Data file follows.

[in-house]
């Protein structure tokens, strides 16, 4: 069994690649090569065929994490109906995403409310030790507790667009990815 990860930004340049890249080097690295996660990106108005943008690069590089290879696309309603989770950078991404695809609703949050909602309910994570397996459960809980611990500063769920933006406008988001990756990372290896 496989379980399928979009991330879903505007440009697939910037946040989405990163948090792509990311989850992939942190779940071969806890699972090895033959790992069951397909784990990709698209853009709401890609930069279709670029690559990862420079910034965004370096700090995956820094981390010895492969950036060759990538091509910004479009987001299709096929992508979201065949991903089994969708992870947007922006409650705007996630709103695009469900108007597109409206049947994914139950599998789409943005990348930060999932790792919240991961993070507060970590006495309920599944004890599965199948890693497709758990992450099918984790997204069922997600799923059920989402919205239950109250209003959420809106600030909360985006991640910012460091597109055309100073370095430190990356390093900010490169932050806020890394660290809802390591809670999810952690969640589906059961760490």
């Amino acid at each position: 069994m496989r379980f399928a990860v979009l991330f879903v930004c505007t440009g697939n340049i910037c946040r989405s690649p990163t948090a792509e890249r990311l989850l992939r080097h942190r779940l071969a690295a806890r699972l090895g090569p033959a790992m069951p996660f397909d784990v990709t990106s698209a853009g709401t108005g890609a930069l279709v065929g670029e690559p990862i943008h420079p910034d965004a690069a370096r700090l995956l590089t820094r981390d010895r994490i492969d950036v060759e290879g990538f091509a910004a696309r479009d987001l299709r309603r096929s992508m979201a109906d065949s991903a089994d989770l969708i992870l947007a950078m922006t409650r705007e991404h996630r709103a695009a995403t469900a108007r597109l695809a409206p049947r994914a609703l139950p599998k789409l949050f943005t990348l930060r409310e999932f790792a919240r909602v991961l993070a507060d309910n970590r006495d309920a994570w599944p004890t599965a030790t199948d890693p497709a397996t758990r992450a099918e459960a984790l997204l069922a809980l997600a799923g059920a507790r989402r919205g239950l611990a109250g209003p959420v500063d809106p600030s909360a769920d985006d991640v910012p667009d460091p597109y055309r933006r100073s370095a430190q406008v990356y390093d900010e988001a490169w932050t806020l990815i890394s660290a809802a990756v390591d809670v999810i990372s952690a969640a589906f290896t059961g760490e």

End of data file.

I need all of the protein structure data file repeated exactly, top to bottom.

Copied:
[in-house]
């Protein structure tokens, strides 16, 4: 069994690649090569065929994490109906995403409310030790507790667009990815 990860930004340049890249080097690295996660990106108005943008690069590089290879696309309603989770950078991404695809609703949050909602309910994570397996459960809980611990500063769920933006406008988001990756990372290896 496989379980399928979009991330879903505007440009697939910037946040989405990163948090792509990311989850992939942190779940071969806890699972090895033959790992069951397909784990990709698209853009709401890609930069279709670029690559990862420079910034965004370096700090995956820094981390010895492969950036060759990538091509910004479009987001299709096929992508979201065949991903089994969708992870947007922006409650705007996630709103695009469900108007597109409206049947994914139950599998789409943005990348930060999932790792919240991961993070507060970590006495309920599944004890599965199948890693497709758990992450099918984790997204069922997600799923059920989402919205239950109250209003959420809106600030909360985006991640910012460091597109055309100073370095430190990356390093900010490169932050806020890394660290809802390591809670999810952690969640589906059961760490």
């Amino acid at each position: 069994m496989r379980f399928a990860v979009l991330f879903v930004c505007t440009g697939n340049i910037c946040r989405s690649p990163t948090a792509e890249r990311l989850l992939r080097h942190r779940l071969a690295a806890r699972l090895g090569p033959a790992m069951p996660f397909d784990v990709t990106s698209a853009g709401t108005g890609a930069l279709v065929g670029e690559p990862i943008h420079p910034d965004a690069a370096r700090l995956l590089t820094r981390d010895r994490i492969d950036v060759e290879g990538f091509a910004a696309r479009d987001l299709r309603r096929s992508m979201a109906d065949s991903a089994d989770l969708i992870l947007a950078m922006t409650r705007e991404h996630r709103a695009a995403t469900a108007r597109l695809a409206p049947r994914a609703l139950p599998k789409l949050f943005t990348l930060r409310e999932f790792a919240r909602v991961l993070a507060d309910n970590r006495d309920a994570w599944p004890t599965a030790t199948d890693p497709a397996t758990r992450a099918e459960a984790l997204l069922a809980l997600a799923g059920a507790r989402r919205g239950l611990a109250g209003p959420v500063d809106p600030s909360a769920d985006d991640v910012p667009d460091p597109y055309r933006r100073s370095a430190q406008v990356y390093d900010e988001a490169w932050t806020l990815i890394s660290a809802a990756v390591d809670v999810i990372s952690a969640a589906f290896t059961g760490e």